Improving your credit score without gimmicks
News from CBS News:
(MoneyWatch) Chat boards and web sites are filled with tricks and gimmicks to improve your credit score.
One gimmick that gets a lot of attention is the practice called credit piggybacking. This is where one person, sometimes for a fee, agrees to add you as an approved user on their credit account. This is typically an account with a good history and lots of available credit. The result is that their credit account and history is added to your credit report. This increases your credit score and in some cases the increase can be dramatic. It amounts to buying another person’s good reputation and posing that it is your own. While I’m sympathetic to the folks who want to improve their credit score, it’s simply the wrong way to go about it.
But what if you have a few late payments or other negative information on your credit report? First, get a free copy of your credit report. Don’t assume your credit score is doomed. There are steps you can take that can boost your credit score. Some of these steps can increase your score by 20 points or more in a single month — and best of all is that you don’t need to hire some credit repair shop to d…………… continues on CBS News
Strategies to improve your credit score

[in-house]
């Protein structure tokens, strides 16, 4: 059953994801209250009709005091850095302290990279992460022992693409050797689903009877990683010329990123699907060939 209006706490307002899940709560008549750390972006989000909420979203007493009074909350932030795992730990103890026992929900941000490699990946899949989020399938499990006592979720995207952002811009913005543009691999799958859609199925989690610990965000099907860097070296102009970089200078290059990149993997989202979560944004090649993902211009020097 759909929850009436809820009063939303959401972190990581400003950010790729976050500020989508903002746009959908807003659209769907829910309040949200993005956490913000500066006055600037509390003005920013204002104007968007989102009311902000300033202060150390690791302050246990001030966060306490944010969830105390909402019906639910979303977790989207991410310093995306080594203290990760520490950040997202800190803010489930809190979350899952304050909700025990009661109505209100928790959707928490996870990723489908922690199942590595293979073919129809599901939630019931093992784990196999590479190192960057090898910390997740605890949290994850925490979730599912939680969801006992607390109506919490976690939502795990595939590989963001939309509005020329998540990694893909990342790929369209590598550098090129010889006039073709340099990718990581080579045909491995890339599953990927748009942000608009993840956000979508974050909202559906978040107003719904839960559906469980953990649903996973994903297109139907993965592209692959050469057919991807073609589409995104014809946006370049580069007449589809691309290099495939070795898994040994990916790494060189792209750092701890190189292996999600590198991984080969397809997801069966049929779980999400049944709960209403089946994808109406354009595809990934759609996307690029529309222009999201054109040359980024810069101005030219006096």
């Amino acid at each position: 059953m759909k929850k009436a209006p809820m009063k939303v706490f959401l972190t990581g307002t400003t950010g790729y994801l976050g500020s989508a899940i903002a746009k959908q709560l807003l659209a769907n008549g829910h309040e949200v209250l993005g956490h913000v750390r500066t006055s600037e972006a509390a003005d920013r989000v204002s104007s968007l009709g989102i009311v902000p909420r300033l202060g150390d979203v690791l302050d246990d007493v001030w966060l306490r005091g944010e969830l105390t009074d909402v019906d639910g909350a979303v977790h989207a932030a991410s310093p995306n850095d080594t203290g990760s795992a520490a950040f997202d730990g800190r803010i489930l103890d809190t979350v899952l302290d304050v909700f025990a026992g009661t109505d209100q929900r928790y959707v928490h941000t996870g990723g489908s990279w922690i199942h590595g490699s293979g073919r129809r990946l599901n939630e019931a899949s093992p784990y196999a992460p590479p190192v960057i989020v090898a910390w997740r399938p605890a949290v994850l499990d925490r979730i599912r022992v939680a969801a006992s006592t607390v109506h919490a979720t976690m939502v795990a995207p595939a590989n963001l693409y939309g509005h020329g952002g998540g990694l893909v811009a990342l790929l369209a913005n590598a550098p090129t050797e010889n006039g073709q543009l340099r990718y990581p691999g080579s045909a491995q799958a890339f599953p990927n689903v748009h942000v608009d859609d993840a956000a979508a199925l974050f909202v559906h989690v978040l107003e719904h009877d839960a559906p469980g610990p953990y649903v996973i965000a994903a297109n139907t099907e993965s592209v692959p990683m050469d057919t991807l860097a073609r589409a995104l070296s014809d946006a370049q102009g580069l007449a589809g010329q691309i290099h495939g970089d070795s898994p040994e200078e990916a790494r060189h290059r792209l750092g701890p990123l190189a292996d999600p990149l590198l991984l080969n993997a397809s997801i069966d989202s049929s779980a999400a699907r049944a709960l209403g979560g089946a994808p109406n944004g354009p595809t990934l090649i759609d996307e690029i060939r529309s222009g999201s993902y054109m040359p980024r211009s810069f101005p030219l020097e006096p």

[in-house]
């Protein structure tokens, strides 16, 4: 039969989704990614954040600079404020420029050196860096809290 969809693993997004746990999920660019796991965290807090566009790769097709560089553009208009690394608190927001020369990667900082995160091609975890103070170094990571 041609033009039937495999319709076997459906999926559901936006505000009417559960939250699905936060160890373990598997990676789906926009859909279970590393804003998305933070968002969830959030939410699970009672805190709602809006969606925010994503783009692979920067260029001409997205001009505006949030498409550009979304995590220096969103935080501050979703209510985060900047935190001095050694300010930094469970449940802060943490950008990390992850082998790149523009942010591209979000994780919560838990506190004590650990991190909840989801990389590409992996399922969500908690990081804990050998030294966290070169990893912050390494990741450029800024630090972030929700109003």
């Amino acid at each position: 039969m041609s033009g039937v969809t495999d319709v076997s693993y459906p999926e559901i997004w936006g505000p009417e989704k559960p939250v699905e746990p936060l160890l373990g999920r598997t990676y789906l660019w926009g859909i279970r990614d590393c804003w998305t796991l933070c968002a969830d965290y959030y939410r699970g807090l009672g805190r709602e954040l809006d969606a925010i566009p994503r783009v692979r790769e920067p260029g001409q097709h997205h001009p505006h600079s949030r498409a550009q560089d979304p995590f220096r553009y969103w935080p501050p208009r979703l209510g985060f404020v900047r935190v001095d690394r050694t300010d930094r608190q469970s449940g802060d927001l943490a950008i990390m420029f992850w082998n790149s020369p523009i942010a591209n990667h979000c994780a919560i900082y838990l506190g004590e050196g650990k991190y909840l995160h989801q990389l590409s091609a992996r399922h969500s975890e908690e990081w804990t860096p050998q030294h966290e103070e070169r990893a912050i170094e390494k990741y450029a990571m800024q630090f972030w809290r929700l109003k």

News from The Times of Trenton – NJ.com:
By Kurt Rossi
FOR THE TIMES
A solid credit score is essential as you navigate through your financial life. From obtaining mortgages, auto loans and credit cards to background checks from a prospective employer or landlord, your FICO score can have far-reaching effects on your ability to achieve your goals.
While improving your credit rating is no quick or simple task, the strategies outlined below, along with some discipline and patience, may help add points to your score over the long term.
First, let’s examine what comprises a credit score and how it works. A FICO score is a number that most lenders use to assess your credit risk and is derived from each of the credit bureaus: TransUnion, Experian and Equifax.
Scores can range from 300 to 850 depending upon the credit bureau reporting the data. Remember, a higher number is better as it represents to lenders that you are a low credit risk.
The criteria that account for your score are…………… continues on The Times of Trenton – NJ.com